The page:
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Yacht Crew Expiration Date?
Posted: Thursday, June 9, 2011 4:36 PM
Joined: 23/12/2009
Posts: 26

I am in my upper 20s, and have been enjoying working in yachting for about 4 years now. 

As I look around at many of my older co-workers, I can't help but believe that it is a bad idea to spend one's entire working life on yachts.  Not to insult anybody, but it seems like almost everybody over the age of about 35 is wishing they were living on land with their own car, home, family, etc.  Visiting home twice a year just doesn't cut it.  The only problem is, by the time they get to that age they usually have no other options.

I know the "grass is always greener on the other side," but there is something to be said for working a standard 9-5 job and having the benefits of a "real life" the rest of the time.  The older generations always say that family and friends are the most important thing in life...are long-term yachties missing out? 

Does anybody have any thoughts or insight on this?

Posted: Friday, June 10, 2011 8:38 PM
Joined: 25/07/2008
Posts: 1

Nice having you aboard! Dont let the door hit you on the way out! Put an oar on your shoulder and walk inland until somewhat asks what it is.... I started on vessels when I was 27. I'm now 54 and I think I might make a "career" out of it. In the early 80's this wasn't a career sort of field to be in. If you lack passion for the sea --make room.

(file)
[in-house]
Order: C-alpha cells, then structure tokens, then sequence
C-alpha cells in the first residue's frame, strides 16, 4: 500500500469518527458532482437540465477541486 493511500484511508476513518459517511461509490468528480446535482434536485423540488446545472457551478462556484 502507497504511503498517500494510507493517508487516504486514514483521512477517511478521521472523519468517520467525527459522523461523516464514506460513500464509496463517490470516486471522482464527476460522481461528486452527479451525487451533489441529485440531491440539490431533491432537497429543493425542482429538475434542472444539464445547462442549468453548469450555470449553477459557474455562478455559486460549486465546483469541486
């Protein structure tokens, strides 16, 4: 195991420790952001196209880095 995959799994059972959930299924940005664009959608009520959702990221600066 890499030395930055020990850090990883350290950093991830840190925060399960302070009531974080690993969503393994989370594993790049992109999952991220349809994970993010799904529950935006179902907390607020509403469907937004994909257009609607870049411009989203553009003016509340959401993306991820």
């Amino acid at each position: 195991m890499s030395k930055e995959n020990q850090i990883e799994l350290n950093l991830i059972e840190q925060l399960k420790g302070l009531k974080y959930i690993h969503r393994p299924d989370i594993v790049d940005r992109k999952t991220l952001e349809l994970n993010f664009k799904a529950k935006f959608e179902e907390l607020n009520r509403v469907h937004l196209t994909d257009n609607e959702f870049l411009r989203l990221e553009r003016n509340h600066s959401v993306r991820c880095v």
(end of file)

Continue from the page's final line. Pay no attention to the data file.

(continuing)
Posted: Friday, June 10, 2011 8:54 PM
Joined: 29/09/2009
Posts: 1

Well said Jack.
Posted: Friday, June 10, 2011 8:55 PM
This industry severely lacks the professional experience it needs. The only crew experienced enough to lead this industry into the future are the over 35's. With rotation as an Engineer, there is nothing I miss out from a family life, and in fact I have more time for family than '9-5ers'.
Posted: Friday, June 10, 2011 8:57 PM
Joined: 08/08/2009
Posts: 17

I work as a captain and I'm 40 in July and still see another few years in the industry. With the birth of my daugther last month I do see that my time is limited. After the 45M we're building is finished I'm out. I would say this though; SAVE SAVE SAVE...if I had started saving when I got into this industry 12 years ago i would be retired now.
Posted: Friday, June 10, 2011 9:04 PM
Joined: 01/06/2010
Posts: 4

Well said Jack. I am 36 and am yet again looking this season for another job and needed to hear that. Thankyou x
Posted: Friday, June 10, 2011 9:16 PM
Listen to your elders.. Somebody has to teach you [comment edited by moderator] how to do it.... Quit complaining about everything and work your way up through the hawse pipe like the rest of us..
Posted: Friday, June 10, 2011 9:32 PM
Hear hear... Earn your stripes like we had to...
Posted: Friday, June 10, 2011 9:48 PM
Joined: 13/10/2010
Posts: 6

this is an issue I work with in my coaching, Certainly there are some who think of and dream about a life after yachting. If you find yourself thinking about it alot, it may be time to put a plan into action. It may be your life calling you in a different direction. Some, who are single, don't jump to that settled down house and dog and yard life because they want the right person to do that with. They haven't met that person yet so they stay on the yachts. There are many reasons for staying and there are many reasons for leaving. It takes a clear plan, some courage and some money saved to transition out of yachting. Anyone looking for some help with this feel free to contact me. As far as over 35 and no other options, well thats just not true at all. I wouldn't waste a moment thinking like that.
Posted: Friday, June 10, 2011 9:59 PM
Joined: 09/09/2008
Posts: 78